In a studio that could pass for a laboratory, the experimental art star is inventing chimerical new forms.
Courtesy of Arario Gallery and Scai the Bathhouse / Photo: Nobutada Omote/Sandwich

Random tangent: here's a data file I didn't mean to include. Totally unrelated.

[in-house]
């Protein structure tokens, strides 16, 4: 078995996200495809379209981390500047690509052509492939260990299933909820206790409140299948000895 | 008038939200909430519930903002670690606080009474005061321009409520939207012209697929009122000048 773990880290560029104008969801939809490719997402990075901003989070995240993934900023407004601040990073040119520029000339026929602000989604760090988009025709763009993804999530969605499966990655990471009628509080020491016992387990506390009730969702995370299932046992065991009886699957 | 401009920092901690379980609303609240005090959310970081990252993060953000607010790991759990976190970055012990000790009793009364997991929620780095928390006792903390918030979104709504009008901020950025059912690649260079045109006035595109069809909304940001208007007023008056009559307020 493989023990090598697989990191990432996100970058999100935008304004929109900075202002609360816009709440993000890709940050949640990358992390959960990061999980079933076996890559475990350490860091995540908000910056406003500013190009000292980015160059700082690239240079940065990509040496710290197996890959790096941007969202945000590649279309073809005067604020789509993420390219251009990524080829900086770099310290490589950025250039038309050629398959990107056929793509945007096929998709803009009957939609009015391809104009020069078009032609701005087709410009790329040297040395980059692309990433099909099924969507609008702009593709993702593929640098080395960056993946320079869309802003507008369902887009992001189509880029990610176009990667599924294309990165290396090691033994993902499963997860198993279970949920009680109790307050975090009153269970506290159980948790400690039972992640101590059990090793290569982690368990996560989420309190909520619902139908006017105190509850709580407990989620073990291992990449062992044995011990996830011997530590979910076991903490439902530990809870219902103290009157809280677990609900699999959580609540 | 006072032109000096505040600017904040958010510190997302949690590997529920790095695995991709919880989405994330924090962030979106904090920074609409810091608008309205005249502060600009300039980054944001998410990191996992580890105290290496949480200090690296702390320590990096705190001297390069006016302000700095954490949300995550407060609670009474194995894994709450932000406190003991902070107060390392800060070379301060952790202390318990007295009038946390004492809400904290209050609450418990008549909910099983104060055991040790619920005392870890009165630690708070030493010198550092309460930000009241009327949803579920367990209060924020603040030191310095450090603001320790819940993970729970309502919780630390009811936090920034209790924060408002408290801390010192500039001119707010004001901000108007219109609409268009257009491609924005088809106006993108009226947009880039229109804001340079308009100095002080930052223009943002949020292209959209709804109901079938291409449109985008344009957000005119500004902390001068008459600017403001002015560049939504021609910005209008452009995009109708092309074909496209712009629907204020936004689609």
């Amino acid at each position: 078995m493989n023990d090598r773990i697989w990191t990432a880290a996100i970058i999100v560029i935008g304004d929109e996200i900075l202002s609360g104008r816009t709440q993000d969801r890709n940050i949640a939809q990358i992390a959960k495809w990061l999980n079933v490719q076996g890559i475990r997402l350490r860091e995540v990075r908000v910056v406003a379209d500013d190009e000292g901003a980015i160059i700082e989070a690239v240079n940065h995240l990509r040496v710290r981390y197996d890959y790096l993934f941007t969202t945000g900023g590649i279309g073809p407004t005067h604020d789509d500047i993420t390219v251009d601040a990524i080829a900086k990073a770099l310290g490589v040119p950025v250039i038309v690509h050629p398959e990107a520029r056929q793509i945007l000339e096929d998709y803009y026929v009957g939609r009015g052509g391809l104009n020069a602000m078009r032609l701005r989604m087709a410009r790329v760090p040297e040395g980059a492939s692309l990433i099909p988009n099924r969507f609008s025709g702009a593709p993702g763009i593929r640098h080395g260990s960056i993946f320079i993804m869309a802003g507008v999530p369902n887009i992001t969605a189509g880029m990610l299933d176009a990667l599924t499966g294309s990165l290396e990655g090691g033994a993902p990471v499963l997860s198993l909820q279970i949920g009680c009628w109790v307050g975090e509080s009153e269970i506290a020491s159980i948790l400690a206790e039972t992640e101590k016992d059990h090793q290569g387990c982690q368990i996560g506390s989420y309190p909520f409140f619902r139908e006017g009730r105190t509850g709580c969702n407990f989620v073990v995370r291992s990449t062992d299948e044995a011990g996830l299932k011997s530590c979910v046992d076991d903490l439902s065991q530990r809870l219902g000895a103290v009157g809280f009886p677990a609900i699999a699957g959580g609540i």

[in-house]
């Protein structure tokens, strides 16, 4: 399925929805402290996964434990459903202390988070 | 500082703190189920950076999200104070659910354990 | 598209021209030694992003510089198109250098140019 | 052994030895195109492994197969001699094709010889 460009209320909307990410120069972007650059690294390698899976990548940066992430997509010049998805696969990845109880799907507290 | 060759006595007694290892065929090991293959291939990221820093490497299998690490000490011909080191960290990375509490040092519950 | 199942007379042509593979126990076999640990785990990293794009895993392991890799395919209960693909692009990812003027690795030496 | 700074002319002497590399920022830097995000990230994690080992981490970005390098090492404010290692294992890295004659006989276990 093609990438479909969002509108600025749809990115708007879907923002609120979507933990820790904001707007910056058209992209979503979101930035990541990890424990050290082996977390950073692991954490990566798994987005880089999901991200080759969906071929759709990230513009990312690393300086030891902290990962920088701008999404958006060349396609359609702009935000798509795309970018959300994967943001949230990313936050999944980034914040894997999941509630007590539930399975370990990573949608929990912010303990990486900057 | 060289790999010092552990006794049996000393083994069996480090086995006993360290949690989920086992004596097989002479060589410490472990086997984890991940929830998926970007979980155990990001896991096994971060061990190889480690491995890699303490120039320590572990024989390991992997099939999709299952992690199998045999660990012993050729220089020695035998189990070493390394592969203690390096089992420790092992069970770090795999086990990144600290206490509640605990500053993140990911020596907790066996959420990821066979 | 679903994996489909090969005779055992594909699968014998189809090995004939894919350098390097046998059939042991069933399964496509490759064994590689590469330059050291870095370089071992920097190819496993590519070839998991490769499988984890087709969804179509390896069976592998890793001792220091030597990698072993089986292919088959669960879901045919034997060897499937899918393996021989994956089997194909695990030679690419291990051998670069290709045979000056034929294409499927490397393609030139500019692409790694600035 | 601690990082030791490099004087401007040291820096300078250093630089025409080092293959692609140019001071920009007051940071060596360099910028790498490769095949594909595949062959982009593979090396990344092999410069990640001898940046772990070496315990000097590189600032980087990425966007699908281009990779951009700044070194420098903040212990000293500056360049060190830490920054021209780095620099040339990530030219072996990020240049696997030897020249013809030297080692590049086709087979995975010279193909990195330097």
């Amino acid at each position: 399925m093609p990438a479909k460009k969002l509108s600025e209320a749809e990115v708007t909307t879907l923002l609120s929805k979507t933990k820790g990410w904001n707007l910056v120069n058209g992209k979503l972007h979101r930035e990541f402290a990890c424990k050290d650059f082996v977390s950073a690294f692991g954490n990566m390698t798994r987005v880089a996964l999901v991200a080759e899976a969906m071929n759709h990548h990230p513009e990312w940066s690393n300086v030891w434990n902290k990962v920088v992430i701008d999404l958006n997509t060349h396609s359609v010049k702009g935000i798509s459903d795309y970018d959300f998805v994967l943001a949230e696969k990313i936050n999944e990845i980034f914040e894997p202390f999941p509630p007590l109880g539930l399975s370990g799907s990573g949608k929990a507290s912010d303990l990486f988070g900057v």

In the ground floor of a disused factory a half hour from central Kyoto, studio assistants in surgical masks are covering a taxidermic deer with crystal spheres of varying size. The result, halfway between dream and nightmare, is the latest in 41-year-old art star Kohei Nawa’s signature “PixCell” series. Nawa, who oversees the collective of young artists and architects that works out of this building and calls itself Sandwich, is art’s mad scientist. He is constantly experimenting with chemical processes to develop new effects, often on a monumental scale. His biomorphic creations have appeared in public squares, as backdrops for rock concerts, and even on the runway (in a 2011 collaboration with Comme des Garçons). In a city like Kyoto, where tradition seems to ground every human activity, Nawa’s aesthetic feels searingly contemporary, untethered from history. And yet, he says, “while I don’t intentionally incorporate traditional Japanese themes, I think they have inevitably seeped into my body and, in turn, seep out into my work.”